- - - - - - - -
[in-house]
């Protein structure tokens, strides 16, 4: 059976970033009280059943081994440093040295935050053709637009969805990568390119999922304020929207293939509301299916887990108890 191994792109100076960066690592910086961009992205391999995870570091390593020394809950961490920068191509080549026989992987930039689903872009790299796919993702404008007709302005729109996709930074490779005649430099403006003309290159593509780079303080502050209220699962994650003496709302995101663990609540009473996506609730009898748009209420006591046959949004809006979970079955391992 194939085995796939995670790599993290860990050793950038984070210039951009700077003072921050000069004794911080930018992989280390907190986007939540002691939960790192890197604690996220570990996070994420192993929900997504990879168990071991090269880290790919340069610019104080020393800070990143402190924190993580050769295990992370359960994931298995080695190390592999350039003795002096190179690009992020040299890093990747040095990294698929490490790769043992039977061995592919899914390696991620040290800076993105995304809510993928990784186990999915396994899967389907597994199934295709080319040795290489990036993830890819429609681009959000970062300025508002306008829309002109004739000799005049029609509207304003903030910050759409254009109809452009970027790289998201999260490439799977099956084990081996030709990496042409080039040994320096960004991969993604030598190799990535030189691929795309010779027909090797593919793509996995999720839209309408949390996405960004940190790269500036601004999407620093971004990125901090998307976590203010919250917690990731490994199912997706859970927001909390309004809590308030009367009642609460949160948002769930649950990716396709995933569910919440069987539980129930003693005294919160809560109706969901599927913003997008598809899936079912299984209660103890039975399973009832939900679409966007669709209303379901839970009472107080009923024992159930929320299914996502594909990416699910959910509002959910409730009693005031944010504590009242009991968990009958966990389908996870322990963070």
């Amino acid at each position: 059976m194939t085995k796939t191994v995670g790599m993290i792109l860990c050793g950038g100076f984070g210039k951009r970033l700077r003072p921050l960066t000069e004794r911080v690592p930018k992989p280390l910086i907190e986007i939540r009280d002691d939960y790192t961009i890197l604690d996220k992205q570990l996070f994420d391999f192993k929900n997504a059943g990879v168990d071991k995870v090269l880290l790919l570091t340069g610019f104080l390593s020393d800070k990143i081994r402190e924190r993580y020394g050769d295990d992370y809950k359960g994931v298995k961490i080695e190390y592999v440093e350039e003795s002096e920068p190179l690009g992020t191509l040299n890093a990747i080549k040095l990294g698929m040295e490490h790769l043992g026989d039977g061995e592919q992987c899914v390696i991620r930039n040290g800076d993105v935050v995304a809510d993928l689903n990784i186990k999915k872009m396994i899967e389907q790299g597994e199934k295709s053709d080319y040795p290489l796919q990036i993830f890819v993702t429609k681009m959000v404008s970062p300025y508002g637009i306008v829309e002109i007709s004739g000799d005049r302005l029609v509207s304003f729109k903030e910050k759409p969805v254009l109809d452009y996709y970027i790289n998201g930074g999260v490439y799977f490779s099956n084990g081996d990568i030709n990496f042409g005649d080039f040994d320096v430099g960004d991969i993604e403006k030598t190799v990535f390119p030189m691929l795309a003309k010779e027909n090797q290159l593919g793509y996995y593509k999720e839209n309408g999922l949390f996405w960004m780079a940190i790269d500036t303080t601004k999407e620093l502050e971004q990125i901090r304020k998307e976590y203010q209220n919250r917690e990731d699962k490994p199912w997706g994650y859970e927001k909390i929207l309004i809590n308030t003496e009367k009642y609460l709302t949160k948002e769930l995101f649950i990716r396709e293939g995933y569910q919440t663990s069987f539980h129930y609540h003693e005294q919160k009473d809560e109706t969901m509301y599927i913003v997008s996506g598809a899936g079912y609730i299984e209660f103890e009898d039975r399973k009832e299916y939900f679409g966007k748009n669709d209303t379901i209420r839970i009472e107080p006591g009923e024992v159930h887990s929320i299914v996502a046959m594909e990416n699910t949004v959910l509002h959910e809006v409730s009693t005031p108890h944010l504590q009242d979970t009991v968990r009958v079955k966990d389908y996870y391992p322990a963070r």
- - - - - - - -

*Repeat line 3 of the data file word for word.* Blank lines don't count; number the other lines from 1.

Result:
């Amino acid at each position: 059976m194939t085995k796939t191994v995670g790599m993290i792109l860990c050793g950038g100076f984070g210039k951009r970033l700077r003072p921050l960066t000069e004794r911080v690592p930018k992989p280390l910086i907190e986007i939540r009280d002691d939960y790192t961009i890197l604690d996220k992205q570990l996070f994420d391999f192993k929900n997504a059943g990879v168990d071991k995870v090269l880290l790919l570091t340069g610019f104080l390593s020393d800070k990143i081994r402190e924190r993580y020394g050769d295990d992370y809950k359960g994931v298995k961490i080695e190390y592999v440093e350039e003795s002096e920068p190179l690009g992020t191509l040299n890093a990747i080549k040095l990294g698929m040295e490490h790769l043992g026989d039977g061995e592919q992987c899914v390696i991620r930039n040290g800076d993105v935050v995304a809510d993928l689903n990784i186990k999915k872009m396994i899967e389907q790299g597994e199934k295709s053709d080319y040795p290489l796919q990036i993830f890819v993702t429609k681009m959000v404008s970062p300025y508002g637009i306008v829309e002109i007709s004739g000799d005049r302005l029609v509207s304003f729109k903030e910050k759409p969805v254009l109809d452009y996709y970027i790289n998201g930074g999260v490439y799977f490779s099956n084990g081996d990568i030709n990496f042409g005649d080039f040994d320096v430099g960004d991969i993604e403006k030598t190799v990535f390119p030189m691929l795309a003309k010779e027909n090797q290159l593919g793509y996995y593509k999720e839209n309408g999922l949390f996405w960004m780079a940190i790269d500036t303080t601004k999407e620093l502050e971004q990125i901090r304020k998307e976590y203010q209220n919250r917690e990731d699962k490994p199912w997706g994650y859970e927001k909390i929207l309004i809590n308030t003496e009367k009642y609460l709302t949160k948002e769930l995101f649950i990716r396709e293939g995933y569910q919440t663990s069987f539980h129930y609540h003693e005294q919160k009473d809560e109706t969901m509301y599927i913003v997008s996506g598809a899936g079912y609730i299984e209660f103890e009898d039975r399973k009832e299916y939900f679409g966007k748009n669709d209303t379901i209420r839970i009472e107080p006591g009923e024992v159930h887990s929320i299914v996502a046959m594909e990416n699910t949004v959910l509002h959910e809006v409730s009693t005031p108890h944010l504590q009242d979970t009991v968990r009958v079955k966990d389908y996870y391992p322990a963070r």